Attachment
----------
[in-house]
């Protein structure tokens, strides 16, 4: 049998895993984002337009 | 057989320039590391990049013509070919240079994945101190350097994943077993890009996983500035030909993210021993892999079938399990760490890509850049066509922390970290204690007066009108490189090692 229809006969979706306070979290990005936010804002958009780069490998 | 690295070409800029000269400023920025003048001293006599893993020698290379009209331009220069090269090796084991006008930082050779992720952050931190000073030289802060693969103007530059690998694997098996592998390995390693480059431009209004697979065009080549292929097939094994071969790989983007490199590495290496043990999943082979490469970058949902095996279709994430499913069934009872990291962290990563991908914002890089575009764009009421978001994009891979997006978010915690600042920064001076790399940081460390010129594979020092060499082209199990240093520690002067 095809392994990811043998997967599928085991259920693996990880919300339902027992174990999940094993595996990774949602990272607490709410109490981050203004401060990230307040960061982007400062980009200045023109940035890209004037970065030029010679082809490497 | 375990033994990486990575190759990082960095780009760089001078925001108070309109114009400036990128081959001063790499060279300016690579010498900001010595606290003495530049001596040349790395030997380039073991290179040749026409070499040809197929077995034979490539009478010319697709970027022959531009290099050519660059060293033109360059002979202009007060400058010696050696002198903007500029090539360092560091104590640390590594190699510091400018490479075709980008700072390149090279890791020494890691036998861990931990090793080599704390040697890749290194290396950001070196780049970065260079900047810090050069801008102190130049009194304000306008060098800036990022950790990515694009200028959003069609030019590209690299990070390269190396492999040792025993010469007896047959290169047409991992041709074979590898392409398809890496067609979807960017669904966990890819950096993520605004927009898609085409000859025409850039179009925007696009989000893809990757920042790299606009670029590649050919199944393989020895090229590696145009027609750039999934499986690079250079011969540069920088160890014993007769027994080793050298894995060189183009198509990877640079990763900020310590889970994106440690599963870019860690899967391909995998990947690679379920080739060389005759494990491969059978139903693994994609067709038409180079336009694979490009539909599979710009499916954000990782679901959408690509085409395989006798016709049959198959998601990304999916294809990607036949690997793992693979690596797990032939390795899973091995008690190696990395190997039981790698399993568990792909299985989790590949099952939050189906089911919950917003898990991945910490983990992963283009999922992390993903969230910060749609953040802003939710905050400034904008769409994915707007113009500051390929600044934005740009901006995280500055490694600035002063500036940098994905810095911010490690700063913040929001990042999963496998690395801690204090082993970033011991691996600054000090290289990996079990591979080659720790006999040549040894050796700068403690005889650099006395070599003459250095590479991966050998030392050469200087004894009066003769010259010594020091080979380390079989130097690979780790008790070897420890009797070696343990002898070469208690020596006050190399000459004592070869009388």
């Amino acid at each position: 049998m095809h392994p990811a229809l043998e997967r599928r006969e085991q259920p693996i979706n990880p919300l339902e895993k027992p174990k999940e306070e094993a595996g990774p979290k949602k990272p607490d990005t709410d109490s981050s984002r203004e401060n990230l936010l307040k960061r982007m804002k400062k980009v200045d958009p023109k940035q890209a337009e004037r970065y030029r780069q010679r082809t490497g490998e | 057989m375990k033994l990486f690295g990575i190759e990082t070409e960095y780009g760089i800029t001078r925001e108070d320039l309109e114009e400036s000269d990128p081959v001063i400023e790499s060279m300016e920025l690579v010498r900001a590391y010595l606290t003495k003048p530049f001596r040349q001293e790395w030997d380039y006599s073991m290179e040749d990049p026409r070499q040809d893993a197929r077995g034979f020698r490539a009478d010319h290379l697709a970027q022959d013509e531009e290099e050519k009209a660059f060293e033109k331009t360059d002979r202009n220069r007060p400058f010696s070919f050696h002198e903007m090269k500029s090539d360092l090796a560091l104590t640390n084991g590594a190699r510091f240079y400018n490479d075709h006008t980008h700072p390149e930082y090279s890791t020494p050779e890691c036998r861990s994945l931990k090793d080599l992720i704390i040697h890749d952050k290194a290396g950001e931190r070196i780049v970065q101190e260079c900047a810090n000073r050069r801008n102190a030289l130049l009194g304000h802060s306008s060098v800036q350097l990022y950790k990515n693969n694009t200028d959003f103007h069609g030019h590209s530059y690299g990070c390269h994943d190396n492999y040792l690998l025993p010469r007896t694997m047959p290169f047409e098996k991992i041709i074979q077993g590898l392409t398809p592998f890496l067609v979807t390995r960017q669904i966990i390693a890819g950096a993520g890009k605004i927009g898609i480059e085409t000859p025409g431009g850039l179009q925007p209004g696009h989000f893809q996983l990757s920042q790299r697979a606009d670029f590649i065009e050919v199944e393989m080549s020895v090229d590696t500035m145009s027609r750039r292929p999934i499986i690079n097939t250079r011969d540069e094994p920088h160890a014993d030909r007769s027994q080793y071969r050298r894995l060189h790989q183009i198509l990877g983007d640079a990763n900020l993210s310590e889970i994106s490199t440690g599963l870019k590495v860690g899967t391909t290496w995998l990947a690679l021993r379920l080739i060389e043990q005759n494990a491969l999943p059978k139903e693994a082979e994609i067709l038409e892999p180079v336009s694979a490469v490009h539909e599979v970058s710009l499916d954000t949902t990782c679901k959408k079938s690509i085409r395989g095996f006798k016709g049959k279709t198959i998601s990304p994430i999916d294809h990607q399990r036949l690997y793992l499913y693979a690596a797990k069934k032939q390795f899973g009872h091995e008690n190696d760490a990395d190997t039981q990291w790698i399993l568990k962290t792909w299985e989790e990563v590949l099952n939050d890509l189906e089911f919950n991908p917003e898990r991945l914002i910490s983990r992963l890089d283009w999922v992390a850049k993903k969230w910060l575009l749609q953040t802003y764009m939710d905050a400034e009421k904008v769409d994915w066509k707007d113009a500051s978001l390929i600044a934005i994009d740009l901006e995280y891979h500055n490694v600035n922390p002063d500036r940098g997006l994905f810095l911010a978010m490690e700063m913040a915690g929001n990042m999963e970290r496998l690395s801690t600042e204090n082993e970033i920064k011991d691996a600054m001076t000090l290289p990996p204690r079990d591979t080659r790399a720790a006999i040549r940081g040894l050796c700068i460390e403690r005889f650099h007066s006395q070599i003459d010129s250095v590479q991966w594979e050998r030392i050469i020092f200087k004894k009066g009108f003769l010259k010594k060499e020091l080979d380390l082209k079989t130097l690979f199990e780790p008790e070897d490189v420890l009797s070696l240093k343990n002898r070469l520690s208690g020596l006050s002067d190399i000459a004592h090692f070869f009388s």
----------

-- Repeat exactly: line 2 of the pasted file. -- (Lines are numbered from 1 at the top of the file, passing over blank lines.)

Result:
């Protein structure tokens, strides 16, 4: 049998895993984002337009 | 057989320039590391990049013509070919240079994945101190350097994943077993890009996983500035030909993210021993892999079938399990760490890509850049066509922390970290204690007066009108490189090692 229809006969979706306070979290990005936010804002958009780069490998 | 690295070409800029000269400023920025003048001293006599893993020698290379009209331009220069090269090796084991006008930082050779992720952050931190000073030289802060693969103007530059690998694997098996592998390995390693480059431009209004697979065009080549292929097939094994071969790989983007490199590495290496043990999943082979490469970058949902095996279709994430499913069934009872990291962290990563991908914002890089575009764009009421978001994009891979997006978010915690600042920064001076790399940081460390010129594979020092060499082209199990240093520690002067 095809392994990811043998997967599928085991259920693996990880919300339902027992174990999940094993595996990774949602990272607490709410109490981050203004401060990230307040960061982007400062980009200045023109940035890209004037970065030029010679082809490497 | 375990033994990486990575190759990082960095780009760089001078925001108070309109114009400036990128081959001063790499060279300016690579010498900001010595606290003495530049001596040349790395030997380039073991290179040749026409070499040809197929077995034979490539009478010319697709970027022959531009290099050519660059060293033109360059002979202009007060400058010696050696002198903007500029090539360092560091104590640390590594190699510091400018490479075709980008700072390149090279890791020494890691036998861990931990090793080599704390040697890749290194290396950001070196780049970065260079900047810090050069801008102190130049009194304000306008060098800036990022950790990515694009200028959003069609030019590209690299990070390269190396492999040792025993010469007896047959290169047409991992041709074979590898392409398809890496067609979807960017669904966990890819950096993520605004927009898609085409000859025409850039179009925007696009989000893809990757920042790299606009670029590649050919199944393989020895090229590696145009027609750039999934499986690079250079011969540069920088160890014993007769027994080793050298894995060189183009198509990877640079990763900020310590889970994106440690599963870019860690899967391909995998990947690679379920080739060389005759494990491969059978139903693994994609067709038409180079336009694979490009539909599979710009499916954000990782679901959408690509085409395989006798016709049959198959998601990304999916294809990607036949690997793992693979690596797990032939390795899973091995008690190696990395190997039981790698399993568990792909299985989790590949099952939050189906089911919950917003898990991945910490983990992963283009999922992390993903969230910060749609953040802003939710905050400034904008769409994915707007113009500051390929600044934005740009901006995280500055490694600035002063500036940098994905810095911010490690700063913040929001990042999963496998690395801690204090082993970033011991691996600054000090290289990996079990591979080659720790006999040549040894050796700068403690005889650099006395070599003459250095590479991966050998030392050469200087004894009066003769010259010594020091080979380390079989130097690979780790008790070897420890009797070696343990002898070469208690020596006050190399000459004592070869009388």